I found this on the Learning from Dogs blog which I follow and enjoy reading very much. I thought my readers would enjoy it. There is nothing in it on losing weight or exercising, although I think the happiness I get from owning my dog contributes to my living longer.
As a dog owner and dog lover, I have a thought to share. In writing my blog I have taken a number of courses in human anatomy in general and the human brain in particular. I understand that our prefrontal lobes (above our eyes) are what separate us from the animal world. Our conscience and impulse control reside there. The prefrontal lobes are the last part of the brain to develop, often not until we reach adulthood, or age 25. (This explained to me a lot of my wild and dangerous activity as a youth, also why teenagers do such seemingly stupid things.) My understanding is that dogs don’t have prefrontal lobes, so they don’t have impulse control like humans. I don’t think they know ‘right from wrong.’
If we are cooking out and leave a steak on a table, walk away and the dog takes it, I don’t think the dog has done anything wrong. Understanding that the dog doesn’t know right from wrong, but simply sees food available and takes it, I don’t think the dog should be punished. It was just being a dog and following its nature. The human should have known better and not been careless about good food.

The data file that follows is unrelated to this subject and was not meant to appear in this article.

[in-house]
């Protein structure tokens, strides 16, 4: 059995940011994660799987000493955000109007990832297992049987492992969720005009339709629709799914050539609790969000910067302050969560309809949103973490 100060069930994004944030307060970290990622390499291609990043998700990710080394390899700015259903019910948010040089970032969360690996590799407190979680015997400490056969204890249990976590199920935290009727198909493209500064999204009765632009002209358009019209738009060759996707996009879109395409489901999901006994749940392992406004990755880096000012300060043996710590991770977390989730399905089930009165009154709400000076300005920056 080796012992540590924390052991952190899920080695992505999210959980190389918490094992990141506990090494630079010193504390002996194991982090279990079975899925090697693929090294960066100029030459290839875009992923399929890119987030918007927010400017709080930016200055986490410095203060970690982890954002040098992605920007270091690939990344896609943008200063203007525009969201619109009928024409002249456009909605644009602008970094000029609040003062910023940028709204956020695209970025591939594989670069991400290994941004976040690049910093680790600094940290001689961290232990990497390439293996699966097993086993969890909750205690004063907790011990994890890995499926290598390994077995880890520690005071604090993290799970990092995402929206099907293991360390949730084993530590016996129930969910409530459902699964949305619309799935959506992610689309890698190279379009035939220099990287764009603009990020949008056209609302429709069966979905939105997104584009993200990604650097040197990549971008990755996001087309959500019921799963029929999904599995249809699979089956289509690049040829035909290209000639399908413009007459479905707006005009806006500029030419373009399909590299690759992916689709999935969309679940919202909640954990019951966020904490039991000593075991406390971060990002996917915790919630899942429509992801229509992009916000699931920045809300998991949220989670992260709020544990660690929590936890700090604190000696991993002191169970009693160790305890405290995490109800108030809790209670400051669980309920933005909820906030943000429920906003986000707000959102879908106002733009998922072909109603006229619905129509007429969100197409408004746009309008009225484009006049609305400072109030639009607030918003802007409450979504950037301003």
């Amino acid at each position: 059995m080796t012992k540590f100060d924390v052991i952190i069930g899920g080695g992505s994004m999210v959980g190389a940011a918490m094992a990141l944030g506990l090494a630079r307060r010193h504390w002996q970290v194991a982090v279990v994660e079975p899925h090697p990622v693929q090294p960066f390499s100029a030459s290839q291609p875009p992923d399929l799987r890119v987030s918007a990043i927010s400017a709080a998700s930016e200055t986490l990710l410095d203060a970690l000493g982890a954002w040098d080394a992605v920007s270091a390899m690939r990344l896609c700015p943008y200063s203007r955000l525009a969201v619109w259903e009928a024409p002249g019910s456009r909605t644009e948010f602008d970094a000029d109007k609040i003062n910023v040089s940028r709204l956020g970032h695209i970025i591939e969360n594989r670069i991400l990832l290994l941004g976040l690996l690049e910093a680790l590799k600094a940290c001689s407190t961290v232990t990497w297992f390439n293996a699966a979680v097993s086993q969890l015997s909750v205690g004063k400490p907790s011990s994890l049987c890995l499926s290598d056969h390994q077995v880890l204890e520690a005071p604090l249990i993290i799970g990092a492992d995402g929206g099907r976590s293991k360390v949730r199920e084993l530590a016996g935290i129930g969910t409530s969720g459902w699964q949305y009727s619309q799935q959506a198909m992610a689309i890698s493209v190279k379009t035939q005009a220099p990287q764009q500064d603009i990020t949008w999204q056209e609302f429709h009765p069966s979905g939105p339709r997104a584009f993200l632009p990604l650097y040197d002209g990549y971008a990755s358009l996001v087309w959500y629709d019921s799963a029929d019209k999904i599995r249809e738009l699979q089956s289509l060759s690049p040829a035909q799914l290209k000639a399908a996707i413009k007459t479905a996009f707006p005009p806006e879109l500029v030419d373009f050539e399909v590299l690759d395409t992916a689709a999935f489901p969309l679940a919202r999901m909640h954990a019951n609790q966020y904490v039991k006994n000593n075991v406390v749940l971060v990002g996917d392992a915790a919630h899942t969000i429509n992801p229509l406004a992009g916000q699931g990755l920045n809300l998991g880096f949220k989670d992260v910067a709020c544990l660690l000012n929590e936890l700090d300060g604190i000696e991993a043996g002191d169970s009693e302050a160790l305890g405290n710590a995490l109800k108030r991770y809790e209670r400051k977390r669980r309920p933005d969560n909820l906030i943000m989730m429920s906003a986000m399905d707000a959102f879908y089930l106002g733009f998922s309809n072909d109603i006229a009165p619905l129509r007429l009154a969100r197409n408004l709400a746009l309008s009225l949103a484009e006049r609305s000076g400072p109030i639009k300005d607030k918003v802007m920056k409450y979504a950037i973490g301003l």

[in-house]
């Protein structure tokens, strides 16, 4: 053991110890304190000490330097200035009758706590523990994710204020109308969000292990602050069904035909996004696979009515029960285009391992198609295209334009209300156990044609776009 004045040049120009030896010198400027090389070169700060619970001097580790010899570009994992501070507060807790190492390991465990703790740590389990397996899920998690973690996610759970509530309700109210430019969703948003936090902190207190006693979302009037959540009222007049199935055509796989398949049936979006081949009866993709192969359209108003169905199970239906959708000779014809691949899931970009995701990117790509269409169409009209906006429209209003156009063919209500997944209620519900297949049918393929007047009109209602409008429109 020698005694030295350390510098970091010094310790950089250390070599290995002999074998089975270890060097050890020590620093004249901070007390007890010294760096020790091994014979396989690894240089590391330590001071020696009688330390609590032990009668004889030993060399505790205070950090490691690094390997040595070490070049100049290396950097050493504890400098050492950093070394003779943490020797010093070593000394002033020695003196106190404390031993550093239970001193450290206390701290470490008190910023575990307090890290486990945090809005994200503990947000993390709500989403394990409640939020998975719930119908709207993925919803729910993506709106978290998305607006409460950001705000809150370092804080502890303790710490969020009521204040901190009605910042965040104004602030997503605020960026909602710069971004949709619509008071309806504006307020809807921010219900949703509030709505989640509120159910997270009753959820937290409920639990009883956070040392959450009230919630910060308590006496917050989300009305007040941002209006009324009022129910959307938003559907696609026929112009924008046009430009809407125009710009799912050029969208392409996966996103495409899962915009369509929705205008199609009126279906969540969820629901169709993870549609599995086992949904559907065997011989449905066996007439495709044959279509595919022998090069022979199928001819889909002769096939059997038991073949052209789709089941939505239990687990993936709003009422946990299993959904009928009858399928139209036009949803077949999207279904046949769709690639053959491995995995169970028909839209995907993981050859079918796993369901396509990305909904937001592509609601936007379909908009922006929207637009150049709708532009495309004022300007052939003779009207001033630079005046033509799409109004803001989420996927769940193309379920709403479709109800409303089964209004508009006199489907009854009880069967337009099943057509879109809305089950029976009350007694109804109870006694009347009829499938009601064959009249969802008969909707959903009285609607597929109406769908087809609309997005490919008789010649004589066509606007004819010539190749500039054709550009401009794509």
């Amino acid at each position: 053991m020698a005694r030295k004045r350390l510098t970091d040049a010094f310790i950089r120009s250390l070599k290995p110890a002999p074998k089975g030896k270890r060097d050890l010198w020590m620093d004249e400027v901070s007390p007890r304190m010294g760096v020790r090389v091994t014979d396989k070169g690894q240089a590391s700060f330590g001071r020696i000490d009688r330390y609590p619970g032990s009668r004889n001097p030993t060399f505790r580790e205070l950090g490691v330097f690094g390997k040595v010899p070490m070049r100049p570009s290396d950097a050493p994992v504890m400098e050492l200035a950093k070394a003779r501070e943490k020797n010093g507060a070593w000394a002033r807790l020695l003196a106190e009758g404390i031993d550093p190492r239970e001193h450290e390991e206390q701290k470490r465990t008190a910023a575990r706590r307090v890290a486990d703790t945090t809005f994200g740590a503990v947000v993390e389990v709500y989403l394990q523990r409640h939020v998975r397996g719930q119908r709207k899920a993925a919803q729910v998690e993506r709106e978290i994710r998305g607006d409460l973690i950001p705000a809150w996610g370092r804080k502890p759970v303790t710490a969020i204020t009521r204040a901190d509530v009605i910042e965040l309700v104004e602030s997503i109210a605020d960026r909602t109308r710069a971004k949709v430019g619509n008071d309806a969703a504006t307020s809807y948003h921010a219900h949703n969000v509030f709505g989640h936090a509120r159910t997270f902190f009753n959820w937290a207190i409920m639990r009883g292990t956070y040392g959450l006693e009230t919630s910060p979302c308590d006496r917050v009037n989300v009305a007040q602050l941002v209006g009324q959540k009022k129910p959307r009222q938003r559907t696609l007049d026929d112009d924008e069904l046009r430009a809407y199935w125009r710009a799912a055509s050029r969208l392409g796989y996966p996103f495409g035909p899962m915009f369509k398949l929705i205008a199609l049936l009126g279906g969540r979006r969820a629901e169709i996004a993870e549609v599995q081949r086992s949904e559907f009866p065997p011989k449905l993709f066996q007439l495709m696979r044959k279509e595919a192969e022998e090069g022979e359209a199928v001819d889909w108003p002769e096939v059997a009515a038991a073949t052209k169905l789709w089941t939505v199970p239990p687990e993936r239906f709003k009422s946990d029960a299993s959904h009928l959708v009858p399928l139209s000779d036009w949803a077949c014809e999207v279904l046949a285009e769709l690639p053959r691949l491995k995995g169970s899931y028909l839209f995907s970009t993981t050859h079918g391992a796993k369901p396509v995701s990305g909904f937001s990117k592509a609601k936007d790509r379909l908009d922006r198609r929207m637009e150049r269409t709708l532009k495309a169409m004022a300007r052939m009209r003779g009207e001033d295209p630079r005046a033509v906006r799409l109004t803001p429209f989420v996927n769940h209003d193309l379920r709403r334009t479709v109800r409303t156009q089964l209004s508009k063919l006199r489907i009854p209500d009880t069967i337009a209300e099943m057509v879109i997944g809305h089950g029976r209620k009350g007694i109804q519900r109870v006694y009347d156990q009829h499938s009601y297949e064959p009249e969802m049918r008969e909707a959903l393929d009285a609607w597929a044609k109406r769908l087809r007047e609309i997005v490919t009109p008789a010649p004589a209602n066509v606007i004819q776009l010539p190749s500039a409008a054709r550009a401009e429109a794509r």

If you have taught the dog the ‘leave it’ command and told the dog to ‘leave it’ the dog will likely obey the command and not take the steak, but that is because it is obedient and following your order, not because it is choosing on its own to leave the steak because it belongs to you.
To read further on the brain, please check out my Page – Important Facts About Your Brain (and Exercise Benefits).
Exploring the range of emotions felt and displayed by our dogs.
Like so many bloggers, I subscribe to the writings of many others. Indeed, it’s a rare day when I don’t read something that touches me, stirring up emotions across the whole range of feelings that we funny humans are capable of.
Such was the case with a recent essay published on Mother Nature Network. It was about dogs and whether they are capable of complex emotions. Better than that, MNN allow their essays to be republished elsewhere so long as they are fully and properly credited.
Thus, with great pleasure I republished the following essay written by Jaymi Heimbuch.
Are dogs capable of complex emotions?
Exactly what emotions do dogs feel, and are they capable of all the same emotions as humans? (Photo: Pressmaster/Shutterstock)
Joy, fear, surprise, disgust, sadness. These are the basic emotions dogs feel…
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2 responses to “The emotions of our most beloved animal friend: our dog.”
awwww…how sweet. pets add SO much to our lives and ask for so little in return.
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Thanks for your comment, Geraldine. I couldn’t agree more with you.